Theresa Villiers: Stormont needs to be in 'best possible shape' for tax powers
Stormont needs to be in the best possible shape if it is to take on the devolution of corporation tax rates, Secretary of State Theresa Villiers has said.
Theresa Villiers said it would be hard for the executive to fund a corporation tax cut whilst there is an impasse over welfare reform.
Northern Ireland faces penalties for not endorsing welfare reforms.
Ms Villiers was speaking at an event organised by CHAMP in Birmingham.
"Stormont needs to be in the best possible shape if it is to take on such a significant fiscal devolution," she said.
"That means sorting out the impasse on welfare reform and the budget, since it is hard to see how the executive could fund a corporation tax cut as well as meeting mounting bills to run a more expensive welfare system."
While the secretary of state is not issuing an ultimatum, she said a decision would be taken soon on whether corporation tax powers should be devolved to Stormont.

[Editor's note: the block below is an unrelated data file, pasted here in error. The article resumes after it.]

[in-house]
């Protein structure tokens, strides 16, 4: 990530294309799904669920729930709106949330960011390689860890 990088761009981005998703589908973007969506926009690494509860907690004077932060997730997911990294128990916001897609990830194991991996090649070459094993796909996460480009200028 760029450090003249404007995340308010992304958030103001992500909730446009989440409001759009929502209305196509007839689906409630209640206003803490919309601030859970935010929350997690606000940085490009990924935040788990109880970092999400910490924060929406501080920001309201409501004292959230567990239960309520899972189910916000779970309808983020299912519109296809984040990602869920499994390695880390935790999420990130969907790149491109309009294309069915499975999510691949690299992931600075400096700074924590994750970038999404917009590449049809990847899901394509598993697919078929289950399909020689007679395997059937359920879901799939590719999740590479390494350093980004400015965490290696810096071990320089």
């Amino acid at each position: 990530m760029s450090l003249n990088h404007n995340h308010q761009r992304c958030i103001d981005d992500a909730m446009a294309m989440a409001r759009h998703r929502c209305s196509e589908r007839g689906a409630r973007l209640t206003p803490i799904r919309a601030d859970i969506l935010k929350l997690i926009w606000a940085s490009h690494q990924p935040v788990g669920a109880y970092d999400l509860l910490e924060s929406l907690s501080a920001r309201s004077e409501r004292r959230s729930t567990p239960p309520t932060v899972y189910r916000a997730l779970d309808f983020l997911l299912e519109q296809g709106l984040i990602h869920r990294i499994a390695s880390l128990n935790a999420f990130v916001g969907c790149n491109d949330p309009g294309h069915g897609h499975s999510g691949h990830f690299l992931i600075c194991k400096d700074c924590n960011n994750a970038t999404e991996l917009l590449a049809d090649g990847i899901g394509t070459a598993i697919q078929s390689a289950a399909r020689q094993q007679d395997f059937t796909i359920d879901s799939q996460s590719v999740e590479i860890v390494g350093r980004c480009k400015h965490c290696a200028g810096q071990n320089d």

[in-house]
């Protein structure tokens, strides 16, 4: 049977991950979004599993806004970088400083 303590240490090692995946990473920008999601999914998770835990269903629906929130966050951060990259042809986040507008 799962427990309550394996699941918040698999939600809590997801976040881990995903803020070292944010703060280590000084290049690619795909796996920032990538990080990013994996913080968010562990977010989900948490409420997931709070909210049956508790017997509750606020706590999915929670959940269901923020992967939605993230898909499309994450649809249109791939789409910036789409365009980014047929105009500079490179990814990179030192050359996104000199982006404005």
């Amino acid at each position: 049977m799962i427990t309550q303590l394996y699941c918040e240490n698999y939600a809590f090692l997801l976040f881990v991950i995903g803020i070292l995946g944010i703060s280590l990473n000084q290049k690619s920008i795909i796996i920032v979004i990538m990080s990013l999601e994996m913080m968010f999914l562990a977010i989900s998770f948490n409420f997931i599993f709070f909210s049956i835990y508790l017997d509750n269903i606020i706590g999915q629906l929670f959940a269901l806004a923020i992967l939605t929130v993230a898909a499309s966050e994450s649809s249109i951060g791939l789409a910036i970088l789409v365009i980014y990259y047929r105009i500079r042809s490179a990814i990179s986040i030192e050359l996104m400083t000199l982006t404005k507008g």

She said much work was being done behind the scenes but she would not detail how much the devolution of such powers could cost.
Under European law, Northern Ireland would have to meet the full costs of tax cuts and that would come from the block grant - the money Stormont receives from London.
"The devolution of corporation tax rate setting powers would be a complex piece of devolution to deliver and various work streams are yet to be completed," she said.
She confirmed that extensive discussions had taken place between the Treasury in London and the Stormont Executive, adding that the "UK government has had some informal discussions with the European Commission on state aid implications".
Earlier this month, Stormont Finance Minister Simon Hamilton said a reduction in corporation tax rates could create thousands of highly paid and skilled jobs across Northern Ireland.